10. baja blast rd.

    playing Sold Soul (for Heretic)

    m04: Mine of the Wyverns I think of this as where things get good, where if you haven't been convinced yet, you might just be Sold. (Hah.) Early, the sinister organ music predicts a dark turn, and many of the comfier signs and symbols of civilization in the back half of Royal Gardens are gone, replaced with utilitarian objects of work, and implements like cages. The outdoor scene in the sea of slime feels downright depressing. A lot of the ambiance is the murmurs of Disciples floating about. The setting just might be extremely far from familiar civilization. The area reached via the harbor teleporter looks downright dead; it's not surprising to see a graveyard later. On the mapping side, the design has definitely stepped up a notch -- all sorts of carefully wrought smaller-scaled detailing in the rock formations and in the wear and tear, and overall just a far more evocative composition of visual scenes. Mine of Wyverns is full of little secret pockets just out of sight, of decorative regions that are plausibly accessible even if they aren't, of ways of peering into some other place you're going to access later, which all contribute to that magical quality known as "sense of place." The skybox, with its towering black mountains, is a fluid extension of the natural landscape underneath. I also like the onyx material in the building here. You get a lot of character building in Heretic not out of thematic range -- even with the expanded texture resources, themed are limited compared to Doom's..."anything" -- but out of specific nuances in the familiar medieval range, such as what the materials suggest about the "character" of a place. Combat is consistently engaging. Chaos Serpents are introduced as another addition to the "miniboss" ranks; they are beefy and have spread-fire flame attacks, sor of like stronger mancubi with a smaller hitbox. Out in the harbor -- which is mostly made of even more of the customary narrow tracts of terrain -- crossfire starts off fiery, so many Golems and Undead Warriors taking potshots off from a distance while you tackle the encampments of Gargoyles and Weredragons on the harbor itself. One of the "house" rules I'm playing with -- to avoid carryover resource snowballing and have the highest amount of fun I can -- is that I must avoid exiting any level with more than one Tome in my possession. One of those Tomes comes in really handy for the blue key fight, which involves a wave of Undead Warriors and Chaos Serpents and then opens up to reveal SIX Iron Liches. I laid down the Hellstaff's poison rain altfire, which is perfect for the slow-moving liches, and then had some close-range fun with the tomed Phoenix Rod, which is basically a hyper flamethrower (and one of the rare cases where Wayfarer's changes are essential, since it fixes how this weapon's Tomed mode works). Progression involves some repeated warping to and fro to get and use keys and it doesn't always feel organic, but the ambiance and worldbuilding just make you want to submerge in the environment for a while, so I was not too bothered. For all the fun of sniper crossfire, however, the snipers are sometimes perched on remote rocks where they are hard to actually hit, so I ended ignoring a bunch. As the title foreshadows, Chaos Wyverns show up at key moments and are terrifying here, their loud grunting sounds making them feel like demonic flying trains, dashing through the air, belching flames over your limited real estate. When they teleport in, you first are alerted to their presence through those sounds. You know they are out there somewhere. You can hear them through the walls, but you don't know exactly where...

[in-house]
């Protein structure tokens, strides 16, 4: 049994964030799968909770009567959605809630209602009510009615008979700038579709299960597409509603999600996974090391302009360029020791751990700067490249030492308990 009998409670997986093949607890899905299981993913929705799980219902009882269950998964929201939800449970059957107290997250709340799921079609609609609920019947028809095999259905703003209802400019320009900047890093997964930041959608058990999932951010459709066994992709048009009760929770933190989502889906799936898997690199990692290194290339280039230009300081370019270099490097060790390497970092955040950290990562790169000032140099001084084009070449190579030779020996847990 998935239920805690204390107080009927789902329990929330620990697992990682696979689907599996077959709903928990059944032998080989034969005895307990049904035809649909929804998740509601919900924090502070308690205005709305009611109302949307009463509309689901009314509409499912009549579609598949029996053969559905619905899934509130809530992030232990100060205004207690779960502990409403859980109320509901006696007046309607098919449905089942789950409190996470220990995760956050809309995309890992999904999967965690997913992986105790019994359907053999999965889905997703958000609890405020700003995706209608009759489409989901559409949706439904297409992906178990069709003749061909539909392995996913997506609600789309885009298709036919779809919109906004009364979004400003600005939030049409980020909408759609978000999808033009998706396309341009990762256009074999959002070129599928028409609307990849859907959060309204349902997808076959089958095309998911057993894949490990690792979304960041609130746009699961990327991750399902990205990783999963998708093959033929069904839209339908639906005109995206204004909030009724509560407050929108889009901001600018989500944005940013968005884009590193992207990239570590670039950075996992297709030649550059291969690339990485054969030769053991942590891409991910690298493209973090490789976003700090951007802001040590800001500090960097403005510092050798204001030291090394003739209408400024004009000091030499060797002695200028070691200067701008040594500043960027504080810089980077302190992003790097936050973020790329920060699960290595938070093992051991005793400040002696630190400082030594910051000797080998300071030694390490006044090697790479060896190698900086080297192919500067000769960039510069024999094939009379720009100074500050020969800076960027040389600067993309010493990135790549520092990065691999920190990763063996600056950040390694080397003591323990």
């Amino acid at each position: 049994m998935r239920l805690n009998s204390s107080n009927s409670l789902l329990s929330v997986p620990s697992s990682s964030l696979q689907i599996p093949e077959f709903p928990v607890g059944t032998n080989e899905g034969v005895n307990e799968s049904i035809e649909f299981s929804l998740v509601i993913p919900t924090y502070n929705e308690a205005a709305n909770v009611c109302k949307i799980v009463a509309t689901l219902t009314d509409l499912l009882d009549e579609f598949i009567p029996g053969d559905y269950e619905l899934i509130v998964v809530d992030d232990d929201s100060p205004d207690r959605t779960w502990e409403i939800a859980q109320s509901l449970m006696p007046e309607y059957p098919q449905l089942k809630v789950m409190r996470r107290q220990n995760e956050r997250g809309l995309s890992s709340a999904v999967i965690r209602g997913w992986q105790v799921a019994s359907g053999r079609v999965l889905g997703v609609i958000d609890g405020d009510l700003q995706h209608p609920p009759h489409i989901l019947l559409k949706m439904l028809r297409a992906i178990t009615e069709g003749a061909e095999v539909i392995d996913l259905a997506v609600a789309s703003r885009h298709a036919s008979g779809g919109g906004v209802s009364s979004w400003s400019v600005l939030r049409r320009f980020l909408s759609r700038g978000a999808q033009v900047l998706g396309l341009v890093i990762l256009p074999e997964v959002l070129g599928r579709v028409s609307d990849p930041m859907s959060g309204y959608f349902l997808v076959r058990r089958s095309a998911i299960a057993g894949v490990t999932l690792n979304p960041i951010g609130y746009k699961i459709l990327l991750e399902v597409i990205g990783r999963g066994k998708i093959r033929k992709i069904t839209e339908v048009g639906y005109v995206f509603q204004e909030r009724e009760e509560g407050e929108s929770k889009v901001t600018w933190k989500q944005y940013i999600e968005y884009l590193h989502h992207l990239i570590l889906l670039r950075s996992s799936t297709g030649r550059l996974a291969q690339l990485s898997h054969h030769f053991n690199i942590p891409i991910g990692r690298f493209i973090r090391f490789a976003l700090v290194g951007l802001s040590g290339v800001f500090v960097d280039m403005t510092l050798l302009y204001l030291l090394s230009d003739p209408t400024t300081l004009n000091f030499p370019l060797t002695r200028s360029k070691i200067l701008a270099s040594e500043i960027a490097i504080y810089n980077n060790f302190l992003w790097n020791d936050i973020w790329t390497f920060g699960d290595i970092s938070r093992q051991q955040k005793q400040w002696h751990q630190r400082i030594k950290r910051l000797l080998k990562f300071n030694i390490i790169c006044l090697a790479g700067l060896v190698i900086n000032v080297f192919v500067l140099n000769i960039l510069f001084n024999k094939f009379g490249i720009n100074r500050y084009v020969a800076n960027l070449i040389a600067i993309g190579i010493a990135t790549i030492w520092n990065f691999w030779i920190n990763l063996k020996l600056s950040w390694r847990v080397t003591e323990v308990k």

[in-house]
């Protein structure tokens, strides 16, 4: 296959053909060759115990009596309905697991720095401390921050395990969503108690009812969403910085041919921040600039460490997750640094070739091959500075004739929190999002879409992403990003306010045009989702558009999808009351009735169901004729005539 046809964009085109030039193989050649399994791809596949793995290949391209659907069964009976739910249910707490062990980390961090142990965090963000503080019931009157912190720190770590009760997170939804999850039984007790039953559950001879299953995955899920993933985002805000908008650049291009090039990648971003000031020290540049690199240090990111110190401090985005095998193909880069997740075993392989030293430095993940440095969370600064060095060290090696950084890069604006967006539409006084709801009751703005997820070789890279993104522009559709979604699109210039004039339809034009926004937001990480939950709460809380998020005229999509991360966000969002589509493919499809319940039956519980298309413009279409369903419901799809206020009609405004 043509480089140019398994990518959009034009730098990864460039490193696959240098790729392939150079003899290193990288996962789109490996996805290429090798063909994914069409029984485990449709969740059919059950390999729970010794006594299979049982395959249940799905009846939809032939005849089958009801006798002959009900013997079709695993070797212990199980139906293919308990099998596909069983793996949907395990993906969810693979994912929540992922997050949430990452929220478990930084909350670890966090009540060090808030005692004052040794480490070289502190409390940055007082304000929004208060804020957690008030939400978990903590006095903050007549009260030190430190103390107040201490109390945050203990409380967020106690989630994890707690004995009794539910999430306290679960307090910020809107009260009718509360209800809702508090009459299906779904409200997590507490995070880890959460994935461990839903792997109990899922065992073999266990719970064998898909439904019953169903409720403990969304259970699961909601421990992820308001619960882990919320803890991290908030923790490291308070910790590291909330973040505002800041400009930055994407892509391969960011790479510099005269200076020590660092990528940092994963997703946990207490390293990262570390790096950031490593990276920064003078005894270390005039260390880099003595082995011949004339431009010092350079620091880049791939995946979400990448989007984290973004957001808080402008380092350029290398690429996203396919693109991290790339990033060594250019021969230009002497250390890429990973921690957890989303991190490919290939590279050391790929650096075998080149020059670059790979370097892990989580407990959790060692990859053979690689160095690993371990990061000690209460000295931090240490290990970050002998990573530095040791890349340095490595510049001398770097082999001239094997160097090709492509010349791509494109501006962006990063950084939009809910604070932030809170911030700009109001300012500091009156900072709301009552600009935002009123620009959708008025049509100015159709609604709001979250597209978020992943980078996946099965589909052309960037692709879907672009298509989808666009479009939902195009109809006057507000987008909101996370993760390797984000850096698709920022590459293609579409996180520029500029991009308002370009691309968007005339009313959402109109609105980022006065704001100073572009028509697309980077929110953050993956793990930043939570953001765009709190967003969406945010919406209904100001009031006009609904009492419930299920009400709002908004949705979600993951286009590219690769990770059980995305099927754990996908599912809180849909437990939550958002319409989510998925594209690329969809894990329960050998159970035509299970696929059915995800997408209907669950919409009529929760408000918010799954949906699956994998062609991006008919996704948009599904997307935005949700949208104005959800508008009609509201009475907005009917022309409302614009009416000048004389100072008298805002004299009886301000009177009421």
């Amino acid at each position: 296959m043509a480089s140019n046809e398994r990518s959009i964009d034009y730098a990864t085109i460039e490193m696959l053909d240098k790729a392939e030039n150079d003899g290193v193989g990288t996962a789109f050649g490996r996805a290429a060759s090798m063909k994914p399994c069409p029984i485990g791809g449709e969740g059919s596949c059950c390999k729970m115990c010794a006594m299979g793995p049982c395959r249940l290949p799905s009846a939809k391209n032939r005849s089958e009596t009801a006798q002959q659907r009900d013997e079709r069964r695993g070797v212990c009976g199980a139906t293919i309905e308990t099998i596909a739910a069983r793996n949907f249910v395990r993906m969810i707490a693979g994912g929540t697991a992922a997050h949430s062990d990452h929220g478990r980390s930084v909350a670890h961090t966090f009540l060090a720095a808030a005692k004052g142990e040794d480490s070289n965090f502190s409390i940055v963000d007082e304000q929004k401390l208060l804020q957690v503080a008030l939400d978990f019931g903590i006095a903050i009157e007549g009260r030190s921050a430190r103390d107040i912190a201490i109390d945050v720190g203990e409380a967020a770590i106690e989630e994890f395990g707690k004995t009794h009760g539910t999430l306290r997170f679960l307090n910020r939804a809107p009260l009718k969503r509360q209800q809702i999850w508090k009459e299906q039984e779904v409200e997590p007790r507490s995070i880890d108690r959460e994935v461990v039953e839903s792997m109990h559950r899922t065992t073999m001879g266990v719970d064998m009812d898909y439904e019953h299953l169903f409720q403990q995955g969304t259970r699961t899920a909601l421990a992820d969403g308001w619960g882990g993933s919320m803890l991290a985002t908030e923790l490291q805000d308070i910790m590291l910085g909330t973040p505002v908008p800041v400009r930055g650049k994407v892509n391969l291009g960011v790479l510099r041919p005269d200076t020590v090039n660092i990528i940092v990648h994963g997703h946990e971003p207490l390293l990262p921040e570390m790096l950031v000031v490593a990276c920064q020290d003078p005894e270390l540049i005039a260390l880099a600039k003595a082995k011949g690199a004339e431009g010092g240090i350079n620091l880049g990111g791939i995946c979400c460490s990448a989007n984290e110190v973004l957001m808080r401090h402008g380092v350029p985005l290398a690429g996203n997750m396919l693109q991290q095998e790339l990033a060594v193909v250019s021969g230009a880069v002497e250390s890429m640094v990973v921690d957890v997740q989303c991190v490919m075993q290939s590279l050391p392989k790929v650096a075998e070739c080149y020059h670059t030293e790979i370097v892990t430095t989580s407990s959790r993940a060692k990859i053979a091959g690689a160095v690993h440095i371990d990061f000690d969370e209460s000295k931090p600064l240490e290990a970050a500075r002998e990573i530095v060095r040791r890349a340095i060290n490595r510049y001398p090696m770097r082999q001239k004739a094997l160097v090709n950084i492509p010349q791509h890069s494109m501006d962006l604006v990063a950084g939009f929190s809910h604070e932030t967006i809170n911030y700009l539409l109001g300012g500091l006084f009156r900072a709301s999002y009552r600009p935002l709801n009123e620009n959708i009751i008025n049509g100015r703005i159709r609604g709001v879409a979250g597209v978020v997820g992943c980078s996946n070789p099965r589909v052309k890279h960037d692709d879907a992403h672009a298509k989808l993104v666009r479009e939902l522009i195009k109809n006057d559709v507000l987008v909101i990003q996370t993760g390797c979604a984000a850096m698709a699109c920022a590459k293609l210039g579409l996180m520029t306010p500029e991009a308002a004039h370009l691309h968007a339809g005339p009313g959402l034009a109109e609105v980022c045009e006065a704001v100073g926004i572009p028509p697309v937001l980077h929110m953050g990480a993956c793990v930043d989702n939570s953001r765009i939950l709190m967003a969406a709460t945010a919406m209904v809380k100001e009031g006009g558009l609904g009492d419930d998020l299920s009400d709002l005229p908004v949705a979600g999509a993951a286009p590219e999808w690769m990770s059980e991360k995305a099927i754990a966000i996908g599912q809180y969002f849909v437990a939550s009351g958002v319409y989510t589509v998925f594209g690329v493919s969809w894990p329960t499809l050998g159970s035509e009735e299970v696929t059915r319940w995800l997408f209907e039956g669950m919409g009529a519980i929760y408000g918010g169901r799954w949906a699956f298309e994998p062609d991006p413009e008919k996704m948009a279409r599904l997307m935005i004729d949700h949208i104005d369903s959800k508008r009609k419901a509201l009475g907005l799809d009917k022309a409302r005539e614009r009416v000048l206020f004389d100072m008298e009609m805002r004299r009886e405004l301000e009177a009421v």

11. baja blast rd.

    playing Sold Soul (for Heretic)

    m3: Royal Gardens The third map starts off with a more action-oriented hook -- a miniboss encounter in an arena against two iron liches -- and for most of its runtime is more of a combat-centric map. Iron Liches are a welcome sight because they are fun to fight, and also because thanks to the Wayfarer mod (I think?) they drop morph ovums with regularity. Morph ovums, an inventory item, are magical eggs that convert enemies into tiny, feeble chickens that still try to peck you, which is one of my favorite little things about Heretic. Upon using a morph ovum, it emanates a spreadfire shot that can convert up to five "regular" enemies (so not minibosses like liches and boss-tier enemies). It's intuitive to try to use it predominantly on groups -- but instead of trying to convert five Nitrogolems, you'd rather convert two Weredragons or two Ophidians, which have more combined health. Although I can't exactly blame you for wanting to maximize chicken count. One tendency that becomes apparent about Fryuko's combat design is frequent use of arena spaces that are long and narrow -- like the "ring" courtyard around the starting arena; the tiered, narrow-ledged canyon that contains the yellow key; and the vestibule behind the yellow key door, which is essentially another ring. This suits the game very well: it allows Heretic's mostly simpler, less instantaneously dangerous monsters to flank and corral the player better (Heretic's regular enemies are a lot like if Doom had more pinkies, imps, and hell knights but some were also faster and more dangerous). It also provides high-risk, high-reward spots to use time bombs, and since Heretic doesn't really have a "revenant"-like monster that can mob you and take you from 200->0 quick, these spaces don't run as much of a risk of being as stifling. The Weredragon is quite dangerous there; their orb flame attack packs a punch, they have big hitboxes, and Wayfarer boosts their health to something more befitting their appearance. Outside in the yellow key valley, we get our first introduction of the Chaos Wyvern -- a very fast, flame-belching, flying miniboss, two of which spawn when you get the key. I love these, and they would fill a rare niche even in Doom. "Royal Gardens" is largely structured around conceptual combat setpieces each cordoned off into their own area, but the later phases show Fryuko's grace with naturalist design and environmental storytelling. The spaces behind yellow key door are full of this eerie mix of disrepair, like a stone tunnel that has worn down and revealed the surrounding cave, and cozy human(?) activity, like the cooking pot, which illuminates its cave surroundings in a warm glow. These pots sizzle with ambient sounds. All around, mushrooms grow, vines drape, and there of course tons and tons of piles of skulls and skeletons lying around for "some reason." It's weird to feel that something littered with so many skeletons is comfy, but the colors and flora and ambient sounds bring out that mood. There's a tricky part back here I forgot about -- raising a bridge requires hitting a shootswitch that might be hard to see since it's small, all the way across the bridge, and sort of incidentally placed rather than centralized in your attention. Sold Soul does not exactly resist being cryptic at times. At the very end, we also get our first Maulotaur fight, which feels dangerous, with the combination of the Disciples and all the awkward obstacles in the yard.